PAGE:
• Is there a need to have a national VET professional association – YES.  This to me is a no brainer, of course there should be.  Should membership be mandatory in order to work in the sector, yes, but there needs to be levels.  So the first would be an associate member shall we say which would be open to anyone who had a TAE with very little additional in the way of requirements.  From there, various level could exist depending on the experience of the person, continuing professional development, independent evaluation of their work and skills etc.  This would make it easy to delineate between those at the top of the profession and those just beginning and would also encourage the continuing improvement of skills.  There should also be categories for  Trainers/Assessors, Management, compliance etc and a person should be able to be in multiple categories.
    • The big barrier to this is of course money.  It would either need to be funded by the government or it would need to be a membership fees based process.  The problem with being funded is obvious, in that money would be need to be found somewhere.  With membership fees two things would need to happen, one, it would need to be ensured that membership was not just a you pay your money you get your piece of paper deal or there would be no point.  On the other hand the process would need to not  be overly convoluted or expensive as this may be a disincentive to gaining higher levels of membership.
  4. Activities of a VET Association
    • It needs to be a register of VET practitioners
    • Develop and implement a CPD system for the sector
    • Approve professional development activities for CPD points
    • Promote VET sector work as an attractive career path.
    • While these activities need to be coordinated at a National level, but in particular the CPD program could be achieved through existing groups and or other external structures which were approved as CPD
    • There are a number of bodies with significant sectoral membership which could be utilised.  One example would be ACPET, although this might be met with resistance from the public sector, another might be something along the lines of AITD, which is already a membership organisation for the learning and development sector and which has a significant number of VET sector members.  In addition a private sector organisation like VELG which already has a solid VET membership base may also be an option in this area.
  5. Models for a VET association
    •  I have a preference for the type B model, it is the simplest, funding can be easily accounted for, and maintenance and management of registration and CPD needs to be held centrally anyway in my opinion.
    • While model A has advantages in that it takes into account things which already exist, I think it would be too hard to manage overall and membership would not be centralised.
    • Model C is simply a registration model as far as i am concerned and would add nothing to the sector.

Well so there you have it, my thoughts on at least the first half of the paper.  I will make some comments on chapter two of the paper later in the week.

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About pauldrasmussen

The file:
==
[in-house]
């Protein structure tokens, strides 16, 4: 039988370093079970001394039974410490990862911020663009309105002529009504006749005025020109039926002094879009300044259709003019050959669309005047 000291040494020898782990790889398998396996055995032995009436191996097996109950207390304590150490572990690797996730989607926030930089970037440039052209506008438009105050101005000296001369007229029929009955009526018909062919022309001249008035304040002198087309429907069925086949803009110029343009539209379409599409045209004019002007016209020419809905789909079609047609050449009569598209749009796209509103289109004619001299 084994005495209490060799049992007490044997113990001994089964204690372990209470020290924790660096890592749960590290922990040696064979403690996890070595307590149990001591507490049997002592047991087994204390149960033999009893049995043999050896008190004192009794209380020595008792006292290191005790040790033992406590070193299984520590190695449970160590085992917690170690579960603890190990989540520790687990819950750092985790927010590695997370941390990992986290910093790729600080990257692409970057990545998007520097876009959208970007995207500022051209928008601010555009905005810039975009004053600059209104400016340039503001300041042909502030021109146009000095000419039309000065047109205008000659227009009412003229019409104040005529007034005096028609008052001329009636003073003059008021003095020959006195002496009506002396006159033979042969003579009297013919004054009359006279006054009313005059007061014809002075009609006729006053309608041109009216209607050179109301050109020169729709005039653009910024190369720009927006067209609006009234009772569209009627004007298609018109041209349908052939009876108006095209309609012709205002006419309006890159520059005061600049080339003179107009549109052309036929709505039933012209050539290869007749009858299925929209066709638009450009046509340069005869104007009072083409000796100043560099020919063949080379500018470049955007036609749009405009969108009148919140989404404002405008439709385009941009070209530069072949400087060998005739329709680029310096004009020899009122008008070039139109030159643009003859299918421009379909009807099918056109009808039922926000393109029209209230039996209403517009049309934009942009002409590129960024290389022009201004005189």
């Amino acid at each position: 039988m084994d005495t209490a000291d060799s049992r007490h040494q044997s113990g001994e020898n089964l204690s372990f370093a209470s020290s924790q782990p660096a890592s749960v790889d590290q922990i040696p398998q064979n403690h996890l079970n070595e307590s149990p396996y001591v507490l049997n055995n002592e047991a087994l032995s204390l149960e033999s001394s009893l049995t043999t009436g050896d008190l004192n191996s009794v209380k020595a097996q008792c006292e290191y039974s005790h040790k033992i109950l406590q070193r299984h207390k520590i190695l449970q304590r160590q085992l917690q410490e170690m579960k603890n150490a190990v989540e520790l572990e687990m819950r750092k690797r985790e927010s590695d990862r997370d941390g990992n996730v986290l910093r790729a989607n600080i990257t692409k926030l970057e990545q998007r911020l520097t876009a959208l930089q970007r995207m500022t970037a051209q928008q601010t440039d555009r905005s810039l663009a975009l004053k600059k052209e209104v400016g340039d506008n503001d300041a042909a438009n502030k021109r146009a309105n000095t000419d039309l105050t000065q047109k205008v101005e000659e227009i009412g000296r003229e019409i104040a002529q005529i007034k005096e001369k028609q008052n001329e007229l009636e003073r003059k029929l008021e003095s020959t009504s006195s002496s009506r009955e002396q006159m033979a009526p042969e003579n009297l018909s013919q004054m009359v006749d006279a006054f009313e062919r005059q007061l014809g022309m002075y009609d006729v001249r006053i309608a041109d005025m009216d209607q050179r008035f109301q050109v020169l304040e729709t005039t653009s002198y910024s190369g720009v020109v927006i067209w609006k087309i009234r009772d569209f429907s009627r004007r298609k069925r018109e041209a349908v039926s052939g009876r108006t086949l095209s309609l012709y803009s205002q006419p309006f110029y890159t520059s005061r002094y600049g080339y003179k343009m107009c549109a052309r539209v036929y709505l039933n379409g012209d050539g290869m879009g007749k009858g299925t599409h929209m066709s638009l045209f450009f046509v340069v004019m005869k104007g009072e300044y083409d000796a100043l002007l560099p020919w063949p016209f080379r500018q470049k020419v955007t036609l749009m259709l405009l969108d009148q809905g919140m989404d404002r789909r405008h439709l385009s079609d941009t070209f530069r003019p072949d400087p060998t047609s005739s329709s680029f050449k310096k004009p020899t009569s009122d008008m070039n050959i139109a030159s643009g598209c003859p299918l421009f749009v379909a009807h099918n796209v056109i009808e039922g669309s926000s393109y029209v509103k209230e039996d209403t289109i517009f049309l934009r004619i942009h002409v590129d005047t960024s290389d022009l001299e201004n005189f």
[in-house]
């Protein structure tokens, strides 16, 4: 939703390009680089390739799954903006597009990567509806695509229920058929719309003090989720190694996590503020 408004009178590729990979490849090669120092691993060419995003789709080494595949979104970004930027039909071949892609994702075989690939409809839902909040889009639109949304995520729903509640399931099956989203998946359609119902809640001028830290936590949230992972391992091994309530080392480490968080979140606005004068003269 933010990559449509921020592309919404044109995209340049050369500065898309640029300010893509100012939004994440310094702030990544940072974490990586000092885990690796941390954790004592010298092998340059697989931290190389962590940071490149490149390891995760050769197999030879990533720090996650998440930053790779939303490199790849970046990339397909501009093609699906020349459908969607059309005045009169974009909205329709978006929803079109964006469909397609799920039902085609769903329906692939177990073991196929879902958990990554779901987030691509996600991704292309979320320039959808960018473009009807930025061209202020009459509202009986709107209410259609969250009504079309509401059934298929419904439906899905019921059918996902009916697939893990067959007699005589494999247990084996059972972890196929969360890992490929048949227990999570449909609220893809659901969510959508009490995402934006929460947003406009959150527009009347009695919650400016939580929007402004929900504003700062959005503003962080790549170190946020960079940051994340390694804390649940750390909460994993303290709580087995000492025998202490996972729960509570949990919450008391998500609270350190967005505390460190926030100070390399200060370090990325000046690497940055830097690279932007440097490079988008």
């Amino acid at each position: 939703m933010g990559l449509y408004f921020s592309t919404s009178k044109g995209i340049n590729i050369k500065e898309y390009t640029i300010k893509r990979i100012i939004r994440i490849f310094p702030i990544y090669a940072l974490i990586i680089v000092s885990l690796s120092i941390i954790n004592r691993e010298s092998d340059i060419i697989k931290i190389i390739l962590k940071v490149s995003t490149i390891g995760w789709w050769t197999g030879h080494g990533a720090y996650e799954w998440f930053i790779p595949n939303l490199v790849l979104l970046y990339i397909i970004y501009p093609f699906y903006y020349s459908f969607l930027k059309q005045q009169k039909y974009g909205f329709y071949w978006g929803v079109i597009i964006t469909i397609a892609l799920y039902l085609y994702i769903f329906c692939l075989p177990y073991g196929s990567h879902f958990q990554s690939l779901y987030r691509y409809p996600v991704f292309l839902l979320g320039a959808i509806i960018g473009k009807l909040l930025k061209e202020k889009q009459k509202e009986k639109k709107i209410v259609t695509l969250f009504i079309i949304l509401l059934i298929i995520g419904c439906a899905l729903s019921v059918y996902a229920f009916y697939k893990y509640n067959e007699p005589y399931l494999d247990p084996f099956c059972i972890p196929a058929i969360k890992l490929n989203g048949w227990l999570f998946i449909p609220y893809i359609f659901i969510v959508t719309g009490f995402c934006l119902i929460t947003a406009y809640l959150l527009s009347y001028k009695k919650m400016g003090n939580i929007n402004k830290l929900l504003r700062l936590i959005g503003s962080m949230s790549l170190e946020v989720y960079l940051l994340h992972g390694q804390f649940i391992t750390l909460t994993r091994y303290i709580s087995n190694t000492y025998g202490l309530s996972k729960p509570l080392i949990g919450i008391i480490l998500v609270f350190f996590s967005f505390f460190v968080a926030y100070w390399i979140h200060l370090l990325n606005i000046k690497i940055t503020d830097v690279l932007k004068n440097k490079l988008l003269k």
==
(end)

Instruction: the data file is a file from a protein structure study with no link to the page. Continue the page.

Paul is the winner of the 2013 Leadership in VET Quality Award and the 2013 LearnX Learning Manager of the year award. A Thought Leader and Speaker on Organisational Learning, Professional Development, Motivation, Leadership, Management and Professional Ethics, he speaks widely and has published work on the areas of Learning and Development, Learning ROI, Business, Management, Leadership and Ethics. With Qualifications in Ethics and Bioethics, Organisational Learning and Development, Training, and Business Management and Leadership, Paul has worked in and with a wide range of public, private, government and not for profit organisations. He is currently the National Training Manager for Spectrum Training and the principal consultant with Rasmussen Learning. Specialties: • Organisational Learning and Development • Ethics (Business, Professional and Theoretical) • Learning Management and ROI • Professional Speaking • RTO Management • E-Learning • Management • Leadership • Learning Management Systems

3 Responses to Quality of assessments in VET Discussion paper – A discussion.

  1. basdenleco says:

    Paul,
    Great response, I do not agree with every point but some vey insightful and thought provoking comments made.

  2. Peter Cossins says:

    I have never experienced such an over-regulated and punishing environment for those skilled trainers and assessors who are so busy developing the skills of others, only to find that they must re-register, re-train, re-join and spend so much time justifying their already proven skills. The government is grinding skill development to a halt because the only way to find the shonks is to punish the lot! There are many skilled assessors who do not fit the cohort you are suggesting and apparently you assume that all trainers and assessors are in full-time employment, middle aged and ready to switch from one compliance idea one year and throw it all out the next for another. The government will attract some discrimination actions if this over-the-top and over-regulated nonsense limits their employment opportunities.
    Don’t you know how to audit and find the perpetrators instead of grinding the positive and well-meaning trainers who wish to guide and help their trainees or students to a career outcome that has far more benefits than joyously suspending trainers from earning an honest living! It’s much harder to remain qualified as a trainer than it is for a student to complete the most grinding course. The student’s qualification remains without question, the trainers’ qualifications are continually called into question. I know! Let’s all enrol in more higher education courses and have even less time to devote to our students! What you will end up with is the good leaving the profession to the very cohort you are trying to eliminate. Good luck with that one!

  3. A very good appraisal Paul. i am sure that will provoke some deeper discussion